Lithium battery cathode material produced from mine waste
In an ASX Announcement, posted 22 November, Lithium Australia announced that its wholly owned subsidiary VSPC Ltd had successfully produced lithium-ion battery cathode material and lithium-ion batteries from tri-lithium phosphate that came directly from mine waste.
The world-first feat was achieved using VSPC’s groundbreaking SiLeach process, which removes the requirement for generation of high-purity lithium hydroxide or carbonate — long seen as one of the most cost-intensive and challenging steps in the manufacture of lithium-ion batteries.
“The tri-lithium phosphate was converted to lithium-iron-phosphate (LFP) cathode material at the advanced electrochemical laboratory and pilot plant facility in Brisbane, Queensland operated by VSPC,” said the announcement.
“LIBs (2032 coin cells) were subsequently produced…and tested under a range of charge and discharge conditions and the cells achieved equivalent performance to VSPC’s advanced cathode powders which use lithium carbonate as the manufacturing feed,” it continued. “Battery performance compares very favourably against cells using standard VSPC cathode material produced with industry standard lithium carbonate.”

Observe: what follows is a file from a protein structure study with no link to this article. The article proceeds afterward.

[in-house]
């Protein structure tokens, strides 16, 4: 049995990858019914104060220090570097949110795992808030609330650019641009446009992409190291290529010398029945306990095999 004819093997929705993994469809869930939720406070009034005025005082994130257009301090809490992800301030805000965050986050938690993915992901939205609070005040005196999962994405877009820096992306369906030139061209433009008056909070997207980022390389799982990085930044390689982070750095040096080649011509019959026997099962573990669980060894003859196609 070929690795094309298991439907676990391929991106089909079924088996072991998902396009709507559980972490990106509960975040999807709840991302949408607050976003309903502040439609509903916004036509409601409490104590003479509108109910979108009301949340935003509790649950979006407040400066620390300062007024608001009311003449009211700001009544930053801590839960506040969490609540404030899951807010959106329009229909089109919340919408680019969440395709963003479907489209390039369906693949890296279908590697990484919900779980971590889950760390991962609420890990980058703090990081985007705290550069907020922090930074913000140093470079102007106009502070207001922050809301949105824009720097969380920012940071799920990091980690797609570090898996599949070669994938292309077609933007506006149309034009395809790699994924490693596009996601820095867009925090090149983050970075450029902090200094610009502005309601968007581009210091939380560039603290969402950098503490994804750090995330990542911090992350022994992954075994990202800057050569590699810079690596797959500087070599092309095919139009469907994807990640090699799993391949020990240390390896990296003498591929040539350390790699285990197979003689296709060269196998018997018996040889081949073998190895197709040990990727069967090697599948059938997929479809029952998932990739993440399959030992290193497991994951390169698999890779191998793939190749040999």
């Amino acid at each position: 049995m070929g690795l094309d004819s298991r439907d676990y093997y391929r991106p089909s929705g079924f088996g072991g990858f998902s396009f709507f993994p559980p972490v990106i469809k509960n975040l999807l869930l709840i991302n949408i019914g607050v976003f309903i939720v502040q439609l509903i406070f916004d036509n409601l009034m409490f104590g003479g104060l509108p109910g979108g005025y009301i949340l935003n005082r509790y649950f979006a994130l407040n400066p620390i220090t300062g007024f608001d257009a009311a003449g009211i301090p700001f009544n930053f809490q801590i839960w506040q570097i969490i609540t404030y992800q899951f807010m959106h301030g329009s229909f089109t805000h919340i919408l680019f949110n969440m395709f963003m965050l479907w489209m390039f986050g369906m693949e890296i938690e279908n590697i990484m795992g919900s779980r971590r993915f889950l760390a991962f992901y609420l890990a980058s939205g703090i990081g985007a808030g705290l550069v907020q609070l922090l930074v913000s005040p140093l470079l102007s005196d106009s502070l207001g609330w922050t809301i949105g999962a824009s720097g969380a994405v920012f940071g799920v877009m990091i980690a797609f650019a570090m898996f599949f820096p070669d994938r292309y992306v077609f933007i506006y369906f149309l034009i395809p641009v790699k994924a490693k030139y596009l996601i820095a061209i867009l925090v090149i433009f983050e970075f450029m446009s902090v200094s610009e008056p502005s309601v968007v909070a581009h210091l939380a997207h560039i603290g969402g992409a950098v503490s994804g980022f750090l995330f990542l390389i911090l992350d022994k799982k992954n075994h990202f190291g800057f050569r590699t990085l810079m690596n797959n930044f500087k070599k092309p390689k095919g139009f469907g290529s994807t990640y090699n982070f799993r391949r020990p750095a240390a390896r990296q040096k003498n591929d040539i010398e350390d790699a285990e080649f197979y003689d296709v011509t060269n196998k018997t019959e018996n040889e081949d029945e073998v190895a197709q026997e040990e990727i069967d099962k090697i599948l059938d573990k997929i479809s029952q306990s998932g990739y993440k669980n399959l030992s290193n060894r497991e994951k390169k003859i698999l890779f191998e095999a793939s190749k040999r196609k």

The company is also developing the process for direct production of cathode powders from lithium brines to not only eliminate the requirement to produce high-purity lithium hydroxide or carbonate, but to reduce the requirement for evaporation ponds — one of the more capital-intensive aspects of setting up a lithium brine operation.
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